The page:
A set of legal notices were published on 2 June amending the Value Added Tax Act as regards cross-border sales of goods and services to final consumers. The new rules extend the scope of the Mini One Stop Shop scheme currently applicable to the B2C supplies of telecommunications, broadcasting and electronic (TBE) services to a One-Stop-Shop scheme that covers all types of B2C services as well as to intra-Community distance sales of goods. Complementing the OSS, with effect from 1 July 2021 there will also be introduced an Import One Stop Shop Scheme (I-OSS) with respect to distance sales of goods imported from outside the EU together with a special arrangement for logistics companies assisting with same. The new VAT rules also introduce certain provisions for taxable persons facilitating supplies of goods or services made by other taxable persons using an electronic interface such as a marketplace, platform, portal or similar means.
The changes were set to apply from 1 January 2021. However, on 8 May 2020 the European Commission proposed to postpone the introduction of the new e-commerce VAT rules by six months. Once adopted by the Council, the rules will apply as of 1 July 2021 instead of 1 January 2021.
Intra-Community Distance sale of goods
Under current VAT rules, the sale of goods to private consumers transported from Malta (herein ‘MS1’) to another EU Member State (‘MS2’) is subject to the VAT rules of MS2 unless the distance sales threshold in MS2 is not exceeded, in which case Maltese VAT rules apply to the distance sale. From a practical perspective, distance sales thresholds and VAT compliance obligations differ across EU Member States, meaning that over the years, operators engaged in B2C intra-Community sale of goods have had to face additional complications and increased VAT compliance costs.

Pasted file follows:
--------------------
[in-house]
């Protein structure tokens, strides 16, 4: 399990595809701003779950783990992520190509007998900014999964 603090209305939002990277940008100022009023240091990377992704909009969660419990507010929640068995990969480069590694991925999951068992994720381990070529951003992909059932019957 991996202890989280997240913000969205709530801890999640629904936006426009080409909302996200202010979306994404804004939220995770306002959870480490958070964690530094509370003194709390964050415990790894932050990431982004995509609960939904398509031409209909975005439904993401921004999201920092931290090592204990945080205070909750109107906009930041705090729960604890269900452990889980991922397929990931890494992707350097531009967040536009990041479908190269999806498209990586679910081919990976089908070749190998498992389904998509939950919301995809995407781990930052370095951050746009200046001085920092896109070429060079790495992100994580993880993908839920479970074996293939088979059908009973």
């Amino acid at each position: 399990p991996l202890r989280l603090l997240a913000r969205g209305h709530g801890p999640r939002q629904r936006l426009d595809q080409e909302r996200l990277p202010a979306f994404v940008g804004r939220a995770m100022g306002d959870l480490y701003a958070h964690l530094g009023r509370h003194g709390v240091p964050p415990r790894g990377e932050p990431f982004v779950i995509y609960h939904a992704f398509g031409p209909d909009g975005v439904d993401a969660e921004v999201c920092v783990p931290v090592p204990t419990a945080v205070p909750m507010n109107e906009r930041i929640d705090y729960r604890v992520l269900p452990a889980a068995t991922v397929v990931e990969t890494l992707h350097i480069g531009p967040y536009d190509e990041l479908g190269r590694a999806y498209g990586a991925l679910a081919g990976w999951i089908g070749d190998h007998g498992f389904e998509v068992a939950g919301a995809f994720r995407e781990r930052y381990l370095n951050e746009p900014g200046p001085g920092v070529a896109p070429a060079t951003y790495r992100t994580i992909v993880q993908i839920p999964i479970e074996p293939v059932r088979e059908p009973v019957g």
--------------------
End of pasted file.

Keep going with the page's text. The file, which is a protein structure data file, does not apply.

As a result of the 2021 changes, intra-Community distance sales provided by non-EU operators will be subject to the VAT rules of the Member State where the transport ends. On the other hand, a €10,000 threshold will apply to B2C operators established in the EU. Once EU operators exceed this threshold, the intra-Community distance sale will be deemed taking place in the MS where the transport of the goods ends. To ease the additional compliance burden associated with the wider application of the distance sales regime, both EU and non-EU operators may opt for the so-called OSS regime through which, operators engaged in Intra-Community distance sales will be able to remit VAT due in other Members States through one Return - the OSS Return.
OSS also applicable to B2C services taking place in a MS other than the MS where the supplier is established
With effect from 1 July 2021, businesses registered for VAT in multiple jurisdictions as a result of B2C supplies of services taking place outside the Member States where they are established will no longer be required to retain these multiple VAT registrations and instead can opt for the OSS regime. Businesses likely to be impacted by this change include businesses registered for VAT in multiple jurisdictions as a result of (a) hiring of means of transport, (b) supply of transport services, and (c) supply of services connected with immovable property, amongst others.
Distance sale of goods imported from outside the EU
With effect from 1 July 2021, the concept of distance sales will be widened to cover B2C sale of goods transported from outside the EU made by EU or non-EU operators. Currently, an exemption applies to the importation of goods with a consignment value of up to €22. As a result of the 2021 changes the small-value consignment VAT exemption will be abolished and instead the following rules will apply.
The Import One Stop Shop (I-OSS) scheme